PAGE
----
Ghosts who die before their time are able to catch up to their fated time of death by touching living people and taking some of their time, leaving the human younger and fresher and the ghost closer to its fated time of death, when it can pass on to the other side. But Jenna feels such a huge burden of guilt over her failure to prevent Patty’s suicide that she’s not willing to take time from humans unless she’s “earned” it by helping suicidal people regain the will to live. Then one day Jenna realizes that almost all of the other ghosts in NYC have disappeared, and her home town of Mill Hollow seems to hold the answer.
Seanan McGuire does some nice world-building in this novel. In addition to the ghosts and the rules that both empower and bind them, there are humans with the power to see and even control ghosts: street witches, corn witches, water witches, and more. McGuire also weaves in some old superstitions about ghosts, like the need to cover a mirror used by a person who has died, lest their spirit kill the next person who looks in the mirror.
My biggest problem with Dusk or Dark or Dawn or Day is that the internal logic of the story doesn’t hold water for me. There are too many coincidences and events that don’t really make sense to me, even within the context of the tale. The stealing and giving of time by ghosts never made logical sense to me, particularly in the way it works at the end of the story. And more questions: why would someone purposely kill another person before his or her time if they aren’t then taking steps to capture the ghost? I never saw an answer to this; it’s a stray plot thread that raises what seems to be a significant question, but then never leads anywhere. HIGHLIGHT TO REVEAL SPOILERS: Why would the witch who captured the ghosts of New York City go to Mill Hollow? And how on earth could that one witch find the right mirrors to capture almost every single ghost in NYC? That last item really made no sense to me at all, and was important enough to the plot to create a major needle scratch in my reading enjoyment.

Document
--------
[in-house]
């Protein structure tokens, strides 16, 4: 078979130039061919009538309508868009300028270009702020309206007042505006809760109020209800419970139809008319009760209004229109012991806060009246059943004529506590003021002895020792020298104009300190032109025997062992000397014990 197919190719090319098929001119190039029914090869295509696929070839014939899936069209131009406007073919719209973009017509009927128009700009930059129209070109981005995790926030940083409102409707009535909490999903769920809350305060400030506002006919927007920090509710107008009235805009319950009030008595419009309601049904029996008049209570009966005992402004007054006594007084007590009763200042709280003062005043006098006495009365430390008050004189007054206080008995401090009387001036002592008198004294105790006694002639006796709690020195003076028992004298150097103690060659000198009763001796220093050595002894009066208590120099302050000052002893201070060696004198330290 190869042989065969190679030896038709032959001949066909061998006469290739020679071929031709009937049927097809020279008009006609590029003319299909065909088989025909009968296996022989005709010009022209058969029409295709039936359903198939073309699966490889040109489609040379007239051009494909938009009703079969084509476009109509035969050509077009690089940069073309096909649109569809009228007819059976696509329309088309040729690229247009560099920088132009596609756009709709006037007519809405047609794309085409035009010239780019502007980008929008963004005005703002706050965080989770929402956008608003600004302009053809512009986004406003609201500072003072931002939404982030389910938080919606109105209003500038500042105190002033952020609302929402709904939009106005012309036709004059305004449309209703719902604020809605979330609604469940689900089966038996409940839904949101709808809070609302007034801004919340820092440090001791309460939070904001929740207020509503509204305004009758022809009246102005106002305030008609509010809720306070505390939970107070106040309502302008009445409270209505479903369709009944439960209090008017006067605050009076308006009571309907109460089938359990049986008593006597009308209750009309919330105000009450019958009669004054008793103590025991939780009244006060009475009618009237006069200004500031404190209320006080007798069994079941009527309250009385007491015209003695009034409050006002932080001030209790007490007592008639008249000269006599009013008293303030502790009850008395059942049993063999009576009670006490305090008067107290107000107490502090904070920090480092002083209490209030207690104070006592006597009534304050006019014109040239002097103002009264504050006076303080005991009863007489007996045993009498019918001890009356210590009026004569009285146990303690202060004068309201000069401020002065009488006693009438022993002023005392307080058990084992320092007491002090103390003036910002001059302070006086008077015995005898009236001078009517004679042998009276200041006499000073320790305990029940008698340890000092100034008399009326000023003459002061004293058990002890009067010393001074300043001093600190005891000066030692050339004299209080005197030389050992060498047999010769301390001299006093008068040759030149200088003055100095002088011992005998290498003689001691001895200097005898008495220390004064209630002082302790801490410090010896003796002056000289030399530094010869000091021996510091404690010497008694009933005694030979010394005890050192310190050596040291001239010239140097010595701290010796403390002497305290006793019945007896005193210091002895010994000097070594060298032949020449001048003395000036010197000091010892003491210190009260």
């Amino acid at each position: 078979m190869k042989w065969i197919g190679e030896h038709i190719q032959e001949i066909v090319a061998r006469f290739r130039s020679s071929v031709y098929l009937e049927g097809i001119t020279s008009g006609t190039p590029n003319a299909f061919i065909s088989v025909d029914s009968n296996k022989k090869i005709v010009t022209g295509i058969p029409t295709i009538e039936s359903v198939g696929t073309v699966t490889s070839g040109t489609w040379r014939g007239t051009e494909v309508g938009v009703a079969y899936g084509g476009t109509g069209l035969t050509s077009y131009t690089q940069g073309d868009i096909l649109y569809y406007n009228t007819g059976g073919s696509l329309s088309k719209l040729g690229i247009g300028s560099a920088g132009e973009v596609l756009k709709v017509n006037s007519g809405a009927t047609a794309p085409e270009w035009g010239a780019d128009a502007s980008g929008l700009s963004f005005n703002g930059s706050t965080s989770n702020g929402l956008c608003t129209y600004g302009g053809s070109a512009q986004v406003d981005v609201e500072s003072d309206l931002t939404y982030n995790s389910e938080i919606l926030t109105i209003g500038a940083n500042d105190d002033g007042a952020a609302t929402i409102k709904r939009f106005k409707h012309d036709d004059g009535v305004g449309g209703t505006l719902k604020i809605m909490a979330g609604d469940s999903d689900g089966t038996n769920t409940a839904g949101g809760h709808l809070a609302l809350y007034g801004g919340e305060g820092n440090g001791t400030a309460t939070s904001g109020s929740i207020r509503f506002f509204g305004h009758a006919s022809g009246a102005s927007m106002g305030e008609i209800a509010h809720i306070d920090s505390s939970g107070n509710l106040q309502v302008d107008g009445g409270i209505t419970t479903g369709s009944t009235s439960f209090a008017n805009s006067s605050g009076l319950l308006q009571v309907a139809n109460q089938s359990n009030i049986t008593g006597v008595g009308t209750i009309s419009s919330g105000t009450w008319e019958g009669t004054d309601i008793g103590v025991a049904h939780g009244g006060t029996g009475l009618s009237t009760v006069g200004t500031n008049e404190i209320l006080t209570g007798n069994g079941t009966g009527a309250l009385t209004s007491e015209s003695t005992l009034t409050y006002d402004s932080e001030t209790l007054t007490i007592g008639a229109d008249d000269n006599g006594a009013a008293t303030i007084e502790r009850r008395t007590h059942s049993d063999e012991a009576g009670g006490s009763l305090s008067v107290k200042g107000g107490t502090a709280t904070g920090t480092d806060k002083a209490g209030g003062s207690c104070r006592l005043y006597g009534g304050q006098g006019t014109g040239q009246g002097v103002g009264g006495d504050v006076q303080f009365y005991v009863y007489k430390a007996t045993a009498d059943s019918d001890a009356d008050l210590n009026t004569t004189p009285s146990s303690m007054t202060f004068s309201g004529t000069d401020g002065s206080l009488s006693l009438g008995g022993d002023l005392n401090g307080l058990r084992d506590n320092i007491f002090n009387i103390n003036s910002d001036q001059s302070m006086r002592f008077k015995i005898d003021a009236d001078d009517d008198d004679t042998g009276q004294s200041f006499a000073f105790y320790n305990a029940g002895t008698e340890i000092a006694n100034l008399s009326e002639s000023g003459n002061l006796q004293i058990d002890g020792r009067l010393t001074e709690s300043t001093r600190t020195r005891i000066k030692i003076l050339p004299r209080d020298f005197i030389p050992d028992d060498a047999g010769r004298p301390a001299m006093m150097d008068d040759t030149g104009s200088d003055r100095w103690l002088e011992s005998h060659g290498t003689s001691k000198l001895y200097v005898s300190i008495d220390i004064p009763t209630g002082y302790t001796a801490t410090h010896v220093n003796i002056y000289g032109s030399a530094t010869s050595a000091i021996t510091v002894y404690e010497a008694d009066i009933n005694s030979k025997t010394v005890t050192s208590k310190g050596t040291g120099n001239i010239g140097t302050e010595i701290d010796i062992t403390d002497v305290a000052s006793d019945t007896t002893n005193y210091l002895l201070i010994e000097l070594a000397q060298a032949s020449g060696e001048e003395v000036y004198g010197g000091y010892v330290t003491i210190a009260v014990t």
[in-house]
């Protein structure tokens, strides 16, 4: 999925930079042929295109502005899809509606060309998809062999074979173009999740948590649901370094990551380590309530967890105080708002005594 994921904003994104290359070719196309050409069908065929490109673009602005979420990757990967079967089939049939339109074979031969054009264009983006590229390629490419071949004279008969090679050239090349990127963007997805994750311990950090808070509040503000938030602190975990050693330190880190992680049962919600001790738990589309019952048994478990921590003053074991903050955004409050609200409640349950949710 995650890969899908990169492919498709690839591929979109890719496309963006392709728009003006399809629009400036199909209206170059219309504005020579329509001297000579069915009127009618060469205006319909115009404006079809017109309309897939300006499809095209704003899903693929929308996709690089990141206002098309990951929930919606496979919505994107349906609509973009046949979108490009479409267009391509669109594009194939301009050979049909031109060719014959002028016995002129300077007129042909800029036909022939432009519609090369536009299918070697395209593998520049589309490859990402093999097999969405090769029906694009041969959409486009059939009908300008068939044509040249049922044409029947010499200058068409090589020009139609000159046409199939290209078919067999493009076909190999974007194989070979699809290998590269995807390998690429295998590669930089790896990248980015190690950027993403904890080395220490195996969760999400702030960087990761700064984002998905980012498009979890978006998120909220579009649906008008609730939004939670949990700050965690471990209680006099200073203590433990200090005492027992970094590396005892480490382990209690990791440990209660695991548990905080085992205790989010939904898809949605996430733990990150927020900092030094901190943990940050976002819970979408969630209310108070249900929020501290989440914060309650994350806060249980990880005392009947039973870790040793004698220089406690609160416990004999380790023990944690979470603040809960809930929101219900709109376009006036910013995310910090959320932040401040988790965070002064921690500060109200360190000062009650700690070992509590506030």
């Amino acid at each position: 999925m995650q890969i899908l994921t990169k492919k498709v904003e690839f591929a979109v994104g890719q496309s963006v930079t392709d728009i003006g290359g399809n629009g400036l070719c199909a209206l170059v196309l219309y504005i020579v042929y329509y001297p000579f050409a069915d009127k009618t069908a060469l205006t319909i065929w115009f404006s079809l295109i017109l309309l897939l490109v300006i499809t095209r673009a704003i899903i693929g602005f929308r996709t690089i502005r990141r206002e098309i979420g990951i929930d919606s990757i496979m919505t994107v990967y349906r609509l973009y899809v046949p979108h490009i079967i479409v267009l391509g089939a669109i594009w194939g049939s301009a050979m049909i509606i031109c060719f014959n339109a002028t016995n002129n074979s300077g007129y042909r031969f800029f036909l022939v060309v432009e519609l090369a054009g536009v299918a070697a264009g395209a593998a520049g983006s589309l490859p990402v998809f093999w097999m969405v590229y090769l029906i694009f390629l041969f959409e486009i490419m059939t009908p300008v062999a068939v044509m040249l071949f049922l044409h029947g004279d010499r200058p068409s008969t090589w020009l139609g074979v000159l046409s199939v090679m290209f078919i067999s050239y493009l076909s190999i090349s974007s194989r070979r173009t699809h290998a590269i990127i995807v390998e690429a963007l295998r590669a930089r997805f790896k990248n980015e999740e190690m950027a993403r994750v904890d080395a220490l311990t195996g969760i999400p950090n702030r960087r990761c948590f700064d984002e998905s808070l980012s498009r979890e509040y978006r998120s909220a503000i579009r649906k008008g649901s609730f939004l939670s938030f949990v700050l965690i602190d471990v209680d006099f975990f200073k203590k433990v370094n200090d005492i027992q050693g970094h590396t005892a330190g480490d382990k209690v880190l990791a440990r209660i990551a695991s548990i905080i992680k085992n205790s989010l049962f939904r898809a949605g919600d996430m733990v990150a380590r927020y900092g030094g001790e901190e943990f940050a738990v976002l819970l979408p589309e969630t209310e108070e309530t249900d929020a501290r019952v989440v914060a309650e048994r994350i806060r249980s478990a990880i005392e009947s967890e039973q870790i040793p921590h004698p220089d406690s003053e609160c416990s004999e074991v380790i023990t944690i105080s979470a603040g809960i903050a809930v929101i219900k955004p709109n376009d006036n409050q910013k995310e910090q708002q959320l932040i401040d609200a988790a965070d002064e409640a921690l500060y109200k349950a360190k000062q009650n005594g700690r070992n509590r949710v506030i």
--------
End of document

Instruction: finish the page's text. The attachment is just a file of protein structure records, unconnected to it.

If you’re not overly fussy about the internal logic of a fantasy tale, there’s much to appreciate in Dusk or Dark or Dawn or Day. Though this novella lacks the wry humor of what I view as her best work, McGuire’s writing here is evocative ― even poetic at times ― and insightful. She appreciates the people who go unnoticed and unappreciated by the masses, and that’s a needed reminder to our sometimes thoughtless world.
Like both Jana and Tadiana said in their reviews, great world-building is at the center of this novella. Dusk or Dark or Dawn or Day made me, a self-aware character focused reader, absolutely fascinated by the world therein. The unquestionably unique world of ghosts and witches is grounded in humanity through sharply realized characters. I can’t help but echo Jana’s sentiment at the end of her review — given the chance, I would read more in this world in a heartbeat.